Any of these 3 mic pres fit the “NICE, CLEAN & CLEAR” criterion with the Sebatron being a best all around pre in my book.

    I am very sorry I cannot offer up an opinion on the RNP. I truly wish I could but I have not been afforded the opportunity to hear one in action. I can say there are a lot of users of this pre that have made posts here at RO saying they liked them a lot. But there is no way of knowing what these peoples frame of reference is, if they have ever used really good pres or not. Most rave about them but there have been a couple of posts, saying they sounded like nothing more than a glorified Mackie. One pre designer I have spoken with even went so far as to say the RNP has “a signal path a mile long”.
    I made numerous requests of FMR to send me a RNP for review with no response. Finally after a much heated debate regarding the RNP in a thread here at RO, I received a PM from Mark McQulken (the designer of the RNP and owner of FMR) in which he said that FMR is so back ordered on the RNP that he couldn’t break even one free for me to review.
    :confused: again!
    I leave it to you to draw your own conclusion regarding that statement and as to why he wouldn’t see it as advantageous to have the RNP reviewed by someone who isn’t a business associate or a friend ( as is the case with all the reviews of the RNP I have so far seen). Reviews here at RO have been reported to create a significant boost in sales of the subjects of said reviews. It seems since FMR is so back ordered on the RNP, this is not of any interest to Mr. McQuilken. In Mr. McQuilken's defense it would only be fair to say that he is a well known and respected designer who has several successful designs that have become time honored standards in studios world wide. He has made numerous posts here on the RNP and other subjects and he appears to be a very intelligent and well informed individual. Chances are that it is a “really nice preamp”, as the moniker states. My advice is if you are interested in the RNP, buy one and check it out, If you hate it, return it. This seems to be the only way to get your hands on one.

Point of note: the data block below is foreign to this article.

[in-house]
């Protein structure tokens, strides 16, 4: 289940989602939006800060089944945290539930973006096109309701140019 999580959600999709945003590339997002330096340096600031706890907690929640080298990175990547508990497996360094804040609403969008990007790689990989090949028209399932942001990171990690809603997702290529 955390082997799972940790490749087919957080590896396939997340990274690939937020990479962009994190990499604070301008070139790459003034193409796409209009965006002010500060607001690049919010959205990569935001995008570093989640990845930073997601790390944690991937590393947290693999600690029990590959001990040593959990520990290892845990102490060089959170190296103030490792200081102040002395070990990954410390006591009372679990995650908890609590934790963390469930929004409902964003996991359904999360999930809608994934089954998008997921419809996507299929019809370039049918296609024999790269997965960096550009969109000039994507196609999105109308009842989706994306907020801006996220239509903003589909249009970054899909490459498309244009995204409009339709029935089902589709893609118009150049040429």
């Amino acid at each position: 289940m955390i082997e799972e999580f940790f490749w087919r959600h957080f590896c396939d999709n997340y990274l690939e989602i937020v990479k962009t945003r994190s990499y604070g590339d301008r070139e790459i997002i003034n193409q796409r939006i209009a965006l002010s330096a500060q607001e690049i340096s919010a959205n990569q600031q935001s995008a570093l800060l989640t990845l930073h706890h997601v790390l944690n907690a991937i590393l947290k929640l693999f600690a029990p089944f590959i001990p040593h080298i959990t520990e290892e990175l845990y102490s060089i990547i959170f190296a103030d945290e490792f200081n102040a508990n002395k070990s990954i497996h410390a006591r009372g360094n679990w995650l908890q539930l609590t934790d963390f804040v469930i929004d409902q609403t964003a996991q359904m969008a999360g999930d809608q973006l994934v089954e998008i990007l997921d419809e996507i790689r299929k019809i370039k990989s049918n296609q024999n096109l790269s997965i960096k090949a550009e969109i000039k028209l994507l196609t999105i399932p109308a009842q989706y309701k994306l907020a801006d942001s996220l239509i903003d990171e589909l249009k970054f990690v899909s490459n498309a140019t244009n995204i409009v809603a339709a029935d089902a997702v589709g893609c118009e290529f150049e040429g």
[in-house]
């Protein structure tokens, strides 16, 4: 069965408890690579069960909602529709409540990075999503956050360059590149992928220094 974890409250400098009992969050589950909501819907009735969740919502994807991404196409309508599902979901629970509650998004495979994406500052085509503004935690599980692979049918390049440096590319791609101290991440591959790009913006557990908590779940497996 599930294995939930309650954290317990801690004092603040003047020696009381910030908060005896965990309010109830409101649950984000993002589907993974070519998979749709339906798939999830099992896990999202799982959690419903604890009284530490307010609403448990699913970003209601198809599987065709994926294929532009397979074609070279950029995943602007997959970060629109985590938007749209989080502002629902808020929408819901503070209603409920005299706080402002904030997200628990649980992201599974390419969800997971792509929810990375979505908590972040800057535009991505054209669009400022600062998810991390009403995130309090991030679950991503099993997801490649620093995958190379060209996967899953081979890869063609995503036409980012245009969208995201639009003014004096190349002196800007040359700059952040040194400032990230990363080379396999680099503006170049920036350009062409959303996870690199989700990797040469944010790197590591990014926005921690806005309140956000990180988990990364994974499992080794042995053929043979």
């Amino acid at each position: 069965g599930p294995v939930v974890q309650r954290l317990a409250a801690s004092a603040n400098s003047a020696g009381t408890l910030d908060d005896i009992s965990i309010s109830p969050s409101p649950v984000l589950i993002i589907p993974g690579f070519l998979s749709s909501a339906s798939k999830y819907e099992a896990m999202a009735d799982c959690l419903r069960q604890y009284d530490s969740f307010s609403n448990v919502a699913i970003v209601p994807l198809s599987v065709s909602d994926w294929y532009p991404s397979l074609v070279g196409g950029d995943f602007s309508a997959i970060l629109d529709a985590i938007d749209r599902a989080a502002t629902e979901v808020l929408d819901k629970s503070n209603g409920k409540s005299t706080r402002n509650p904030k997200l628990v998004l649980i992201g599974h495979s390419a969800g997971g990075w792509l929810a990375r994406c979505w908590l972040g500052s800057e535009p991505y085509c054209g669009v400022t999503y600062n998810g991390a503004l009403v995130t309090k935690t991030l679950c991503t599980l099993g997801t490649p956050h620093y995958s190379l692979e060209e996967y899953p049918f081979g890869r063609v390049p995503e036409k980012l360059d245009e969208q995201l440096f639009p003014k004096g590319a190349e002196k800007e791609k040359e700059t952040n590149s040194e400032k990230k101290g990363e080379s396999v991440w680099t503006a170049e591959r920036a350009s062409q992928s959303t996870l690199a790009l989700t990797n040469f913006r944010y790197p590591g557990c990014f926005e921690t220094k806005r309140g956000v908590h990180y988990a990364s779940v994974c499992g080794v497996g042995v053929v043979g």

[ October 04, 2003, 10:14 PM: Message edited by: Kurt Foster ]
  13. white swan

    white swan Guest

    Referring back to an earlier suggestion to buy a nice ribbon mic instead of a good pre, I would like to suggest that if you don't already have a decent pre, a ribbon mic might not be a good choice. Because of the amount of gain that most ribbons require, a good preamp is even more important than for your typical condenser.

    The exception might be the Royer 122 which is phantom powered with a much higher output than other ribbons.
  14. Bobby Loux

    Bobby Loux Active Member

    You're kidding right?
  15. Kurt Foster

    Kurt Foster Distinguished Member

    77 Sunset Lane.
    No, I am not. Ask Sebatron. Ask Vince at Speck. Ask any of the companies we have done reviews for. RO is one of the top rated sites of its kind on the net. We receive almost a half million page views every month. This translates to millions of "hits" per month. The E Mag links to tons of websites around the world. It seems getting reviews and placing advertising on RO is a very good thing for manufactures to do.
  16. Jason James

    Jason James Guest

    Ok some great suggestions. I guess what I'm trying to figure out is this...... I have a nice big fresh glass of iced tea. Now If i had just a little sugar and lemon it would be even more refreshing. (I'm from Texas so I'm not sure if you'll truly understand but I'm sure youll get the picture :) ) I have at least one of everything I need now. I can make really nice recordings without renting or borrowing anygear. I'm doing this semi pro and I want to keep improving my sound, this means getting better at what I do and getting more gear to work with. For instance I can record Ac guitar so much more nicly now that I have the TLM 103 instead of when I was using MK-012's and an NT2. I'm trying to figure out if a 414 (for instance) with my Allen and Heath would be better than my TLM with a Sebatron (Amek, Trident S20 ect). What would be a nice($1500 or less) pre to start with If I can only have one for a while? Or Should I pick up a nice ribbon mic, or another TLM 103 (to have a matched pair) Just confused :s: Thanks for the advice guys. It's much appreciated.